Wilson: Baseball economics, 1971 style

From SABR member Doug Wilson at Doug Wilson’s Baseball Bookshelf on December 23, 2014:

When writing about former professional baseball players, there is one topic that is unavoidable: money. It is a profession after all. The contrast between modern baseball economics and that of the past is stark. From Brooks Robinson making $10,000 in 1960 when he almost led the Orioles to a surprise pennant and finished 3rd in the MVP voting that year (as the third most valuable player in the entire league, according to voters, he was rewarded with a raise to $20,000), to Carlton Fisk making $12,000 in 1972 and then inciting criticism from writers when he had the audacity to ask for $30,000 after winning the Rookie of the Year Award, to Mark Fidrych drawing almost a million fans to ballparks in his 29 starts in 1976 while making $16,000, the numbers former players toiled for is at the same time pitiful and quaint.

Of course, it all changed in 1976 with the advent of free agency.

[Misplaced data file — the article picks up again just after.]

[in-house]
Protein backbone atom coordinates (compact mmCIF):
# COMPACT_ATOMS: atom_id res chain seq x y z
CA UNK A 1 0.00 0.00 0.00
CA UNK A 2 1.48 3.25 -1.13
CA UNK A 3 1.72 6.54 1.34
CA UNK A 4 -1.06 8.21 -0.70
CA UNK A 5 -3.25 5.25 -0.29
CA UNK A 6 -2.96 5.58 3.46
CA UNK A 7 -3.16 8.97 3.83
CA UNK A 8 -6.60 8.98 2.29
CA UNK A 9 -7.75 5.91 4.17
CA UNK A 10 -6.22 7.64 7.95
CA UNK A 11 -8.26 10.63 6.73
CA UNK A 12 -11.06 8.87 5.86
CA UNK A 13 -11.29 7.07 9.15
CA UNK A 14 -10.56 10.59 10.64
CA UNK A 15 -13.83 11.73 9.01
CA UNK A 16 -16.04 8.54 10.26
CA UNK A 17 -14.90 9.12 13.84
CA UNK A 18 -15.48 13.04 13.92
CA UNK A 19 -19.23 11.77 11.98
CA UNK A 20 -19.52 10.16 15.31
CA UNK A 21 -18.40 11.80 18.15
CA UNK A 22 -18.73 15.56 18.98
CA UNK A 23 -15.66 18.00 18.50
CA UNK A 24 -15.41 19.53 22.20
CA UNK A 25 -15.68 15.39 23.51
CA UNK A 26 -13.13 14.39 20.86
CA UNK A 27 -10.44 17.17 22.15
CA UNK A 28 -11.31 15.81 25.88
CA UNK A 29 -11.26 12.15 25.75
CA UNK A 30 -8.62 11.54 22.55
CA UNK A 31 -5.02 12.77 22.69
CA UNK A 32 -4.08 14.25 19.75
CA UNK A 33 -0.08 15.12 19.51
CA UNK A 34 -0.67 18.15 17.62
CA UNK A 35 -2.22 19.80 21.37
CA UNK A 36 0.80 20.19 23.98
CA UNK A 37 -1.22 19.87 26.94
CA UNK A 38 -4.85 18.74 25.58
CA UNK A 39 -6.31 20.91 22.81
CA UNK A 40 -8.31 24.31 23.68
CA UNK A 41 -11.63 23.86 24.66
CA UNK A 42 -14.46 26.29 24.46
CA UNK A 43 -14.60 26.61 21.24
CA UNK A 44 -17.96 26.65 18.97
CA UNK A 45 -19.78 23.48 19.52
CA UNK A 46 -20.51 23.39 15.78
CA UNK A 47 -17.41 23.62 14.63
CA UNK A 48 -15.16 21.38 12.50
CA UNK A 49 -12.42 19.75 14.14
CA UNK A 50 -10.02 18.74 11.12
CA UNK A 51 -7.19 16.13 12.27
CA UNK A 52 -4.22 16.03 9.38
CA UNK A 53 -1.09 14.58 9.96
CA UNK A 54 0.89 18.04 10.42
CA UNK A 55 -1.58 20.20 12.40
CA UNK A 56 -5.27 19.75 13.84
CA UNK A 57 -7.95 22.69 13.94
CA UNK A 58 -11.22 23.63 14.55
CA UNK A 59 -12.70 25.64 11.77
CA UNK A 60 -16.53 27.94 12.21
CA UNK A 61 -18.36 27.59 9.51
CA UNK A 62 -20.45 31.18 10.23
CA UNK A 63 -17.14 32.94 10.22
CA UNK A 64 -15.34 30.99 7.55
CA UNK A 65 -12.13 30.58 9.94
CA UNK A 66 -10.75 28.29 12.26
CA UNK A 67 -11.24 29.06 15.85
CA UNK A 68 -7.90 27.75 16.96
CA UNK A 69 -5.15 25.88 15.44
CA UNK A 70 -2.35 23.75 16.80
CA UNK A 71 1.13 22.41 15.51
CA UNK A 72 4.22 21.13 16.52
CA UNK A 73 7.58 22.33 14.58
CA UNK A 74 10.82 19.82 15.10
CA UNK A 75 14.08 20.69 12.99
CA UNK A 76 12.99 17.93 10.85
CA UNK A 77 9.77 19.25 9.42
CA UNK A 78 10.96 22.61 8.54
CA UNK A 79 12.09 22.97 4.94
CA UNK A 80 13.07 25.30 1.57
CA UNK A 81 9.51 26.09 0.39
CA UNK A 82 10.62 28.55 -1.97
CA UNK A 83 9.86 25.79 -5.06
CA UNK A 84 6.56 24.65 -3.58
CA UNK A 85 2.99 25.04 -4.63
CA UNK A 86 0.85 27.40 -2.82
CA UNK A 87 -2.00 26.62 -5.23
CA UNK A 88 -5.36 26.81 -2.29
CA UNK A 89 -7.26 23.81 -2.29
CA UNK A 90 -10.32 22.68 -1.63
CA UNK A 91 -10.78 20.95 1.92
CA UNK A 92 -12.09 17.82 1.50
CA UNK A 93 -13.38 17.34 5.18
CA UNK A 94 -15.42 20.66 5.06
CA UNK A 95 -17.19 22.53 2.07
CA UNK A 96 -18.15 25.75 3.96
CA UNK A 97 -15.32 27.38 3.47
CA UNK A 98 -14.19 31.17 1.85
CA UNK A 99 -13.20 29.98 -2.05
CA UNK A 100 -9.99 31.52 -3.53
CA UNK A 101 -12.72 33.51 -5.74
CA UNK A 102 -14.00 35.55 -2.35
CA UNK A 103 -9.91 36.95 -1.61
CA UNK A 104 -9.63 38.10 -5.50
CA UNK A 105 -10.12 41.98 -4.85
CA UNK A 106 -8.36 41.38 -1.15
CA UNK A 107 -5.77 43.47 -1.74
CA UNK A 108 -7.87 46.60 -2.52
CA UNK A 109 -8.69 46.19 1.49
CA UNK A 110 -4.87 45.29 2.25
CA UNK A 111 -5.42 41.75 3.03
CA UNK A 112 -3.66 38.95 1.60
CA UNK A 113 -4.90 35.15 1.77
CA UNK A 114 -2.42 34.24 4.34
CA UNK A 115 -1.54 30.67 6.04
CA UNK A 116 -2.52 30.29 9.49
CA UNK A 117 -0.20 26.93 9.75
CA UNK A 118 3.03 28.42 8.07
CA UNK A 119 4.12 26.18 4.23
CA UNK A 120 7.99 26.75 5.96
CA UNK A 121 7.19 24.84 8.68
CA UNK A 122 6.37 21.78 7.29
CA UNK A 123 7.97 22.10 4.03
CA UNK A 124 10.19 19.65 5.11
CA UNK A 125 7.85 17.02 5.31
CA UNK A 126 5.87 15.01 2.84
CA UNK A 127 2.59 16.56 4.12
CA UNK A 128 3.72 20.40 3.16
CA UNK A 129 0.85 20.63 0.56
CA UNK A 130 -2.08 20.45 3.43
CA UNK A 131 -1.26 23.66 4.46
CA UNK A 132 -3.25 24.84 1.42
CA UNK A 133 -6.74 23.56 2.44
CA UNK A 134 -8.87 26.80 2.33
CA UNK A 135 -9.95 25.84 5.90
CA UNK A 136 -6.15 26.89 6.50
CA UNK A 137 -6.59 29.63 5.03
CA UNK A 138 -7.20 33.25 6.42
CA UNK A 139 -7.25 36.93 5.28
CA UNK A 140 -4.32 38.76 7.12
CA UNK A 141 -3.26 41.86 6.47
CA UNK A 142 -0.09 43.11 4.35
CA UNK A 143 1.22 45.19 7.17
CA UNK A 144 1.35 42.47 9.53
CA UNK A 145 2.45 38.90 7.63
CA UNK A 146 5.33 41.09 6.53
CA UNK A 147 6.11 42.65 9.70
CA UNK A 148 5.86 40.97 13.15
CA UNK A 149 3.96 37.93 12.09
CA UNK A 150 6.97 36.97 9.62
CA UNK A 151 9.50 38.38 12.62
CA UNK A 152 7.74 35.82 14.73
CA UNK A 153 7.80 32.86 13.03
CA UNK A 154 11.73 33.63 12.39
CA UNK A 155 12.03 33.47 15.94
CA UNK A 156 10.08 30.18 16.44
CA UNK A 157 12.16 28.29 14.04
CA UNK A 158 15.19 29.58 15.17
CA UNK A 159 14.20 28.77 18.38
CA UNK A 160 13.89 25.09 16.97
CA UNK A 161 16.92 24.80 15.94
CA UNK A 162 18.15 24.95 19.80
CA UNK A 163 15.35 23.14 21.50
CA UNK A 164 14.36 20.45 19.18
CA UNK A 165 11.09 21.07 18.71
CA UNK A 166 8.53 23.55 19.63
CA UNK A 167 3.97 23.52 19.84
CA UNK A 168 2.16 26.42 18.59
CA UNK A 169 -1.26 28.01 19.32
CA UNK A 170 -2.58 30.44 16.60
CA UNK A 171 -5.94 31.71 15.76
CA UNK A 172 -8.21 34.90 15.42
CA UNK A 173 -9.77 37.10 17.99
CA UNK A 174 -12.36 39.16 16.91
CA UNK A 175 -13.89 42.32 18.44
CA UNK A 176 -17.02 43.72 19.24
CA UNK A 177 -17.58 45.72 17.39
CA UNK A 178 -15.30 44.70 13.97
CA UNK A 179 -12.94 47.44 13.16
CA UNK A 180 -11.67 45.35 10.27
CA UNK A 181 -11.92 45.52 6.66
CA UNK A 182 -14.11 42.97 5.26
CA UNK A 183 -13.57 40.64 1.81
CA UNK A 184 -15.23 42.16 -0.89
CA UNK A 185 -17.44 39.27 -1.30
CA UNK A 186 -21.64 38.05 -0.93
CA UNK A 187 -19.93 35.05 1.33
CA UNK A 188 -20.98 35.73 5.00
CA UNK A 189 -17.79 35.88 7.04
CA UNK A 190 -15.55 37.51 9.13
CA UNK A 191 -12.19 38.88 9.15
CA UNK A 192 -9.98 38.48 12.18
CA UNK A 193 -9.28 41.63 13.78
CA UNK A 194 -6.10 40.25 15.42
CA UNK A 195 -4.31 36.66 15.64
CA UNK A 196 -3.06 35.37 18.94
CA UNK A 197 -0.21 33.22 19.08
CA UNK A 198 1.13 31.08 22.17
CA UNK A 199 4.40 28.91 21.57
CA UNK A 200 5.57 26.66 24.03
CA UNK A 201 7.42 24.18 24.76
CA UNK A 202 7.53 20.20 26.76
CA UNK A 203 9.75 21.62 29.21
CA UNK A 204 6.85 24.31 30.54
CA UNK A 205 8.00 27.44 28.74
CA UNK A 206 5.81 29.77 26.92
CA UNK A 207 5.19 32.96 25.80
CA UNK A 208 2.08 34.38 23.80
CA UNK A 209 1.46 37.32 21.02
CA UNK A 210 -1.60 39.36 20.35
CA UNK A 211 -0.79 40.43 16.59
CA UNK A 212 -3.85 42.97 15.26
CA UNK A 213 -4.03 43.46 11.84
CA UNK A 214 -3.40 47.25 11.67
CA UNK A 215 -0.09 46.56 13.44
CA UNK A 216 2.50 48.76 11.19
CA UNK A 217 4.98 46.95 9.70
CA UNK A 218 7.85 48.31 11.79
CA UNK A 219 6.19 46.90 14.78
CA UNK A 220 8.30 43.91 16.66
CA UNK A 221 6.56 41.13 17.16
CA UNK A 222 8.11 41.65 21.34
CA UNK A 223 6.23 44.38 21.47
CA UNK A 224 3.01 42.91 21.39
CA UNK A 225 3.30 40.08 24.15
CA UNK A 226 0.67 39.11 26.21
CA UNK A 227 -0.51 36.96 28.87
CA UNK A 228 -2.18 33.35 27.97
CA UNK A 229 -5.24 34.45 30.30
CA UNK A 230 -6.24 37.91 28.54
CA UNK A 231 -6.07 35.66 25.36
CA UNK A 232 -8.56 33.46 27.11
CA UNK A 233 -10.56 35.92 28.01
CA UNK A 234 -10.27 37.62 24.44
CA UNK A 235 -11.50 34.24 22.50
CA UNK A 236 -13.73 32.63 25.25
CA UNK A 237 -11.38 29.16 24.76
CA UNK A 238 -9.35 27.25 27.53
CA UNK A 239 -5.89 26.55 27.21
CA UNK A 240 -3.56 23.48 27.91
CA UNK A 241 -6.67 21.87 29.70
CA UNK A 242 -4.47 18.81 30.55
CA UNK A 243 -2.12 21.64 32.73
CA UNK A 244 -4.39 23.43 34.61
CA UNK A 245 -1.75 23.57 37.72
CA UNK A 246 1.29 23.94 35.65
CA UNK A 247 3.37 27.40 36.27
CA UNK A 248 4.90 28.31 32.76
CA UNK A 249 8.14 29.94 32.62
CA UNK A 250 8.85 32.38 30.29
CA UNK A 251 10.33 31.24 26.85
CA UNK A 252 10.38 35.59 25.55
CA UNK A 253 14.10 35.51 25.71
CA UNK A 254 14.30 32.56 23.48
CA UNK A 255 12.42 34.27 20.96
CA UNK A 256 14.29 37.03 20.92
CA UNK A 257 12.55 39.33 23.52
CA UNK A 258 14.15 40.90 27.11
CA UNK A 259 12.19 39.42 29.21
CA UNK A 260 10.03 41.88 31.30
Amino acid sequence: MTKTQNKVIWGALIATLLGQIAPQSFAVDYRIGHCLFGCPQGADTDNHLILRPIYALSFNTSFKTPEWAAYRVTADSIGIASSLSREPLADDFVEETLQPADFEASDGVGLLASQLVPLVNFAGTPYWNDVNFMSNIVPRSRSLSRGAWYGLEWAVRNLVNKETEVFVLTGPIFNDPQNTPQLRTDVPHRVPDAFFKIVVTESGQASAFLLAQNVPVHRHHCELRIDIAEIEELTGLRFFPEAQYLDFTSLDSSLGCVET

I recently came across the above issue of Baseball Digest (May, 1971) which listed the highest paid players in baseball at the time. I clearly remember when this issue arrived at our house. My father was a five-striper in the Air Force and we had recently celebrated a pay raise that put him at $800 a month—I used my 4th grade math skills to work that out neatly to $9,600 a year. My brother assured me that in the not-too-distant future we would be a family making 5 digits a year! We would be ten thousand-aires (while not having the charming ring of ‘millionaires,’ the phrase still made me feel important and proud).

And then I got a look at what guys made playing baseball. I guess I had probably always suspected that these men were well-compensated for their great feats on the baseball field, but I had never seen it laid out in such plain terms: Willie Mays made $150,000 a year! For playing baseball? Unbelievable. I immediately decided that I didn’t need to worry too much about homework anymore because, as a future professional baseball player, I would make enough money that trivial things like an education would not be important.

Read the full article here: http://dougwilsonbaseball.blogspot.com/2014/12/baseball-economics-1971-style.html

Originally published: January 15, 2015. Last Updated: January 15, 2015.